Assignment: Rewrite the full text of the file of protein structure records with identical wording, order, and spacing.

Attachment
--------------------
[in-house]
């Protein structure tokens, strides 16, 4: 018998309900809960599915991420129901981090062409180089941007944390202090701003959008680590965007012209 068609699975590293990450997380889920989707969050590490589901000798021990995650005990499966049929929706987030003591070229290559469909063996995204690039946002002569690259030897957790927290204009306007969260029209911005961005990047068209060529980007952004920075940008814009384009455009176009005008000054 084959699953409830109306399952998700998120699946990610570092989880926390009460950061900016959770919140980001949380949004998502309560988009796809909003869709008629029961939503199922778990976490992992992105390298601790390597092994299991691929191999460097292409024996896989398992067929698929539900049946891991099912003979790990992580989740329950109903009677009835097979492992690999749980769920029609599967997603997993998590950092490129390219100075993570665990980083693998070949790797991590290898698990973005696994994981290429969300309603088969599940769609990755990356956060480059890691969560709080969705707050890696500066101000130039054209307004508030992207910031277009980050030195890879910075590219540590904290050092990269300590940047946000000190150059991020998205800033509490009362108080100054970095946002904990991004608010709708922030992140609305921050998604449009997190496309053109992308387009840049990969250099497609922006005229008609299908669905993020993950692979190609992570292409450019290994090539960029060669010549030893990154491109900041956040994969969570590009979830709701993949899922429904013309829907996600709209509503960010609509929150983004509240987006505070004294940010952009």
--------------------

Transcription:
[in-house]
């Protein structure tokens, strides 16, 4: 018998309900809960599915991420129901981090062409180089941007944390202090701003959008680590965007012209 068609699975590293990450997380889920989707969050590490589901000798021990995650005990499966049929929706987030003591070229290559469909063996995204690039946002002569690259030897957790927290204009306007969260029209911005961005990047068209060529980007952004920075940008814009384009455009176009005008000054 084959699953409830109306399952998700998120699946990610570092989880926390009460950061900016959770919140980001949380949004998502309560988009796809909003869709008629029961939503199922778990976490992992992105390298601790390597092994299991691929191999460097292409024996896989398992067929698929539900049946891991099912003979790990992580989740329950109903009677009835097979492992690999749980769920029609599967997603997993998590950092490129390219100075993570665990980083693998070949790797991590290898698990973005696994994981290429969300309603088969599940769609990755990356956060480059890691969560709080969705707050890696500066101000130039054209307004508030992207910031277009980050030195890879910075590219540590904290050092990269300590940047946000000190150059991020998205800033509490009362108080100054970095946002904990991004608010709708922030992140609305921050998604449009997190496309053109992308387009840049990969250099497609922006005229008609299908669905993020993950692979190609992570292409450019290994090539960029060669010549030893990154491109900041956040994969969570590009979830709701993949899922429904013309829907996600709209509503960010609509929150983004509240987006505070004294940010952009």